Iran deal divides US Jewish organisations
Washington - The Iran nuclear agreement has divided US Jews, a community that has long valued a unified public voice when it comes to Israel.
“It’s been an extremely divisive issue within the community because American Jews overwhelmingly voted for (US President Barack) Obama. Yet on the other hand, Netanyahu, in an unprecedented manner, is trying to rally American Jews to oppose the deal,” Ori Nir of Americans for Peace Now, a Washington Jewish organisation that advocates for a two-state solution, told The Arab Weekly.
Nir was referring to Israeli Prime Minister Binyamin Netanyahu’s aggressive lobbying of US lawmakers. Netanyahu sparked controversy in March when he addressed the US Congress — accepting an invitation that was sent without prior White House approval — in what many Jews, and others, called a disrespectful act against the Obama administration and a low point in bilateral relations.
But US Senator Chuck Schumer, D-N.Y., the most prominent Jewish member of Congress, heeded Netanyahu’s call and announced his opposition to the Iran agreement, further highlighting the gap within the Jewish community, the majority of whom are Democrats.
The divisions have not been lost on Israelis, and diplomats are raising the alarm.
The Israeli newspaper Haaretz recently published a leaked message from an Israeli diplomat in the United States to Israel’s Foreign Ministry. “At this crucial point of the Iranian issue… the Jewish community in the United States is not standing as a united front behind Israel and important parts of it are on the fence,” Yaron Sideman, Israel’s consul general in Philadelphia, said in his telegram, according to Haaretz.
Jason Isaacson, director of government and international affairs at the American Jewish Committee (AJC), opposes the Iran agreement and downplayed the repercussions for the Jewish community.
He pointed out that Israel is not alone in its concerns about Iran. Saudi Arabia is opposed to the agreement and Isaacson says that less vocal players have expressed anxieties. “We talked to enough countries, including Jordan and Egypt, and they’re very worried,” Isaacson said from his office in Washington.
Obama accuses opponents of the agreement of failing to present an alternative. From Isaacson’s perspective — a view shared by other opponents of the agreement — Iran came to the negotiating table with too much power. With time, he said, and with more stringent sanctions, Iran’s position would weaken and it would have been forced to negotiate from a more compromised position.
“We urge Congress to put pressure on Iran, which needs the deal more than we do. With time, we can get a better deal,” said Isaacson.
Such a deal would not include an arms embargo that ends in eight years or less, nor allow for advanced research on uranium enrichment, he explained, even if it would release Iran’s frozen assets.
“We recognise that under any deal, Iran will get its frozen assets back,” Isaacson said. “It’s a lot of money for a regime that has the ability to make mischief. We know Hezbollah is waiting for the money.” Iran has about $100 billion in frozen assets, according to some US estimates.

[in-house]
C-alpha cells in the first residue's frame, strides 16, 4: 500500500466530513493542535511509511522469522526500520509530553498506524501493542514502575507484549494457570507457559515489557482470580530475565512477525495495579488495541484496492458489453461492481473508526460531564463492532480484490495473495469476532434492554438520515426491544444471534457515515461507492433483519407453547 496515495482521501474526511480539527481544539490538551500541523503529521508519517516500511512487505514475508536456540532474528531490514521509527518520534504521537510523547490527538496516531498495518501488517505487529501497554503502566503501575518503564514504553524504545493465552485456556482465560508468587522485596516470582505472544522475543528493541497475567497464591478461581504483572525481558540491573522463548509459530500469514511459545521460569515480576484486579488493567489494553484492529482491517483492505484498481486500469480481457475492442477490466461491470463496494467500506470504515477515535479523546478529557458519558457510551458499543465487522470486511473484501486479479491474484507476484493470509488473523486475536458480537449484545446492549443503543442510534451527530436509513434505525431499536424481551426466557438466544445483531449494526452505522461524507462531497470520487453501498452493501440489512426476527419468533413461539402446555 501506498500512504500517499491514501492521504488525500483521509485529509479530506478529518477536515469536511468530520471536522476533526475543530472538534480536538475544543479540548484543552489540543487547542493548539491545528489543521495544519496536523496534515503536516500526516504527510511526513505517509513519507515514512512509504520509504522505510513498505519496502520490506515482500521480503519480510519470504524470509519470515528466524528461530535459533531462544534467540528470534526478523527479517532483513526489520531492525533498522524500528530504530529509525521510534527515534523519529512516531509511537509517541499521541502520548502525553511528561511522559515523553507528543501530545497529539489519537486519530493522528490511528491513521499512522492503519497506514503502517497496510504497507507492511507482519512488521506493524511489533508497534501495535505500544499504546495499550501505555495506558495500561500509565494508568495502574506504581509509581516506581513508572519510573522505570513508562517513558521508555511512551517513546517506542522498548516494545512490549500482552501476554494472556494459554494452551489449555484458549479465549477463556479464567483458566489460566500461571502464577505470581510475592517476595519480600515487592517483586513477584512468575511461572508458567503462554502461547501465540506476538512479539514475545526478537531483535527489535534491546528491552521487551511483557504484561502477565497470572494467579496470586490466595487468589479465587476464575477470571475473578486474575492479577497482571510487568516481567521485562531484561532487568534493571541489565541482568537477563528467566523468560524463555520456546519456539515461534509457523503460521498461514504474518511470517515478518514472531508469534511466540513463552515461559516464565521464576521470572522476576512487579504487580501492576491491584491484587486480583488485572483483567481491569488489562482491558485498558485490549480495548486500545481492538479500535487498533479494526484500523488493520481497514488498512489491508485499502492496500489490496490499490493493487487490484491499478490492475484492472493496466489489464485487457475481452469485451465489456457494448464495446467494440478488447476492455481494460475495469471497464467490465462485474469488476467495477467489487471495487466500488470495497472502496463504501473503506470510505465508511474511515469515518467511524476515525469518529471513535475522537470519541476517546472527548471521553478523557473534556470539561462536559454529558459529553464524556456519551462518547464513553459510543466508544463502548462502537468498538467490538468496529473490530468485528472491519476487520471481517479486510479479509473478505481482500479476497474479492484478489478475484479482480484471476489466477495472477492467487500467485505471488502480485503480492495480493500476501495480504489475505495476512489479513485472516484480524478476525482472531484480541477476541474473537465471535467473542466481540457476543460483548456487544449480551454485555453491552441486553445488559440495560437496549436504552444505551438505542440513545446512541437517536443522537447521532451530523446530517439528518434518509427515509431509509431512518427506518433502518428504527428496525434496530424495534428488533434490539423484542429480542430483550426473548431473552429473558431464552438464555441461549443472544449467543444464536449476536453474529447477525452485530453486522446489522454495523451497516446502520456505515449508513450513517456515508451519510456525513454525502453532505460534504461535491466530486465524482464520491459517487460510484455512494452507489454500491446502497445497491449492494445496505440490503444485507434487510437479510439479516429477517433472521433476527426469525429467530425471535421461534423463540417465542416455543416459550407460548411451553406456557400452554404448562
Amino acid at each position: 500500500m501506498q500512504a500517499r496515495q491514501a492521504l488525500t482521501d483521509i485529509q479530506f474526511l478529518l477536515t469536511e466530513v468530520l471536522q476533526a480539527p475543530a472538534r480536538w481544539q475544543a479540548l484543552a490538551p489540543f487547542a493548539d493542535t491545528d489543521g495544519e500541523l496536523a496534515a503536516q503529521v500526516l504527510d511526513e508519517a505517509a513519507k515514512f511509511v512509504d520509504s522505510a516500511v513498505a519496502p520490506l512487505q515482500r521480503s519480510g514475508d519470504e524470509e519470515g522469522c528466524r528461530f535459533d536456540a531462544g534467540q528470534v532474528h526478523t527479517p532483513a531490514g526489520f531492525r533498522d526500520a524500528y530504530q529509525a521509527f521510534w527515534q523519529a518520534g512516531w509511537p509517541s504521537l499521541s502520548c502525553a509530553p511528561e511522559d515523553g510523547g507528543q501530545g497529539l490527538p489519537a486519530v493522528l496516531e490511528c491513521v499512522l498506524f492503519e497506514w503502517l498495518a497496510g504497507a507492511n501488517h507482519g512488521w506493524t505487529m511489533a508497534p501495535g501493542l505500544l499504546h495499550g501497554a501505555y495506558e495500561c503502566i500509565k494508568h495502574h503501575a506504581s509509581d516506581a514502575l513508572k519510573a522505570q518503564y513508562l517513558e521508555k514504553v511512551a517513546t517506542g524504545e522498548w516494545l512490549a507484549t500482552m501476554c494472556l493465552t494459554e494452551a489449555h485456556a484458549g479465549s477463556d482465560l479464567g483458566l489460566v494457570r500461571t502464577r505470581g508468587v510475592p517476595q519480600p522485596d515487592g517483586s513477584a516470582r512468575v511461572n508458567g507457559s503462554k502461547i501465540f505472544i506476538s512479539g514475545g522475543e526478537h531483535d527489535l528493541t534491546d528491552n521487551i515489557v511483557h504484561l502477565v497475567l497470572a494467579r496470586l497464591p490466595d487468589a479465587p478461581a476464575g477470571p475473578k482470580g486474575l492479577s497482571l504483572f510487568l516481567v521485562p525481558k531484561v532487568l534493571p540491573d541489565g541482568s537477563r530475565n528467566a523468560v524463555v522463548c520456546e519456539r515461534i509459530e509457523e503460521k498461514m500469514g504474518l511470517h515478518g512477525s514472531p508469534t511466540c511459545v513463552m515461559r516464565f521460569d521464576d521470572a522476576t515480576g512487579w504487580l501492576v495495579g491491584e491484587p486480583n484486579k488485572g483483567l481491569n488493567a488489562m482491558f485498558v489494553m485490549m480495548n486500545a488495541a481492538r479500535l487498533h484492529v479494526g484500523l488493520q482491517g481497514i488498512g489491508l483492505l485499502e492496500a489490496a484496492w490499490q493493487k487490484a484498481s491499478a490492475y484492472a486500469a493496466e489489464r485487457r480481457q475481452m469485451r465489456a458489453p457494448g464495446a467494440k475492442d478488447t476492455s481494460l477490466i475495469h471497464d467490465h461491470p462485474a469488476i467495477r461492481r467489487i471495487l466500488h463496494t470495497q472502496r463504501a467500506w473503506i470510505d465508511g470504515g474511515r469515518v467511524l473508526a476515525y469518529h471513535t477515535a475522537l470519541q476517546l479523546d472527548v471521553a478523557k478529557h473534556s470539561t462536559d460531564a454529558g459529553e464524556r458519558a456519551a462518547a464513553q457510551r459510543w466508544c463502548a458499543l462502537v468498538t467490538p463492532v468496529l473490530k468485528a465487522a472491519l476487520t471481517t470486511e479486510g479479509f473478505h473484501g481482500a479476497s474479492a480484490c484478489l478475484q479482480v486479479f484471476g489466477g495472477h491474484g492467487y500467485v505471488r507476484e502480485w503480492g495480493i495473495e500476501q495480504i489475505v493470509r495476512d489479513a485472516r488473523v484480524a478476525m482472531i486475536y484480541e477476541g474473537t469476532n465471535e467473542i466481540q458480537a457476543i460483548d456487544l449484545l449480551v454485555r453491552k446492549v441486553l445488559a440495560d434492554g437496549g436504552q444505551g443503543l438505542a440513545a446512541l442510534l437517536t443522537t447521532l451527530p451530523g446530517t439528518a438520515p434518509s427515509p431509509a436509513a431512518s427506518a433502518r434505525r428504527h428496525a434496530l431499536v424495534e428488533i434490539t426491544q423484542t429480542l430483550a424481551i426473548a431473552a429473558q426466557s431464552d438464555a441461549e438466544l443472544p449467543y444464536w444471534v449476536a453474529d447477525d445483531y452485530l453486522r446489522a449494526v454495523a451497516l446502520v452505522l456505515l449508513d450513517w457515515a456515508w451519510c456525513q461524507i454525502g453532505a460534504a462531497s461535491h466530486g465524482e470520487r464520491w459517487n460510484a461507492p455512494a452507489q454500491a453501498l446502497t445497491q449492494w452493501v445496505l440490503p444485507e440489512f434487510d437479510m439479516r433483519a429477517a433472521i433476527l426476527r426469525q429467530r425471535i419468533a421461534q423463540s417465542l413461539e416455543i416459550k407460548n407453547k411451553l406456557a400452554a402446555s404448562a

Proponents of the agreement say it is the best way to stop Iran from developing a nuclear arsenal and that the status quo is “unsustainable”.
“Whether this means inching Iran towards a nuclear bomb or going to war, the alternatives to this deal are unsustainable,” said Nir. “We believe this deal is the best way to stop Iran from developing nuclear weapons. It’s a good deal for the US and for Israel.”
Nir acknowledges that Israelis and Jewish-Americans who oppose the agreement have a genuine fear of Iran, “a sworn enemy that in the past expressed a desire to erase Israel from the face of the map”.
“So they come to it with emotional baggage that has to do with the Holocaust experience and Netanyahu reflects this anxiety — it’s not just demagoguery,” said Nir.
As for tensions within the American-Jewish community and between the United States and Israel, Nir said that as Israel moves more to the right, the two countries’ inherent value systems are increasingly at odds.
“Regardless of the Iranian front, in many other ways the relationship between the US and Israel has been strained and the gap between the two political elites has been widening over the past years,” said Nir.
With the Iran agreement almost certain to move forward (Obama has vowed to veto any congressional vote against it), opponents face an embarrassing political defeat. The White House already has publicly reprimanded Schumer.
Perhaps the American Israel Public Affairs Committee (AIPAC), still among the most powerful lobbies in Washington, stands to lose most by rallying behind Netanyahu.
“This will weaken AIPAC,” said Nir. “AIPAC usually likes to fight a sure battle. So for AIPAC to launch one of its biggest fights in history and then lose, I think it very likely will hurt it.”
Isaacson, however, says it is worth the fight, even if the battle is lost and US-Israeli relations suffer.
“There will be bruised feelings and it will take time to heal but the relationship between the two countries is rock solid,” he said.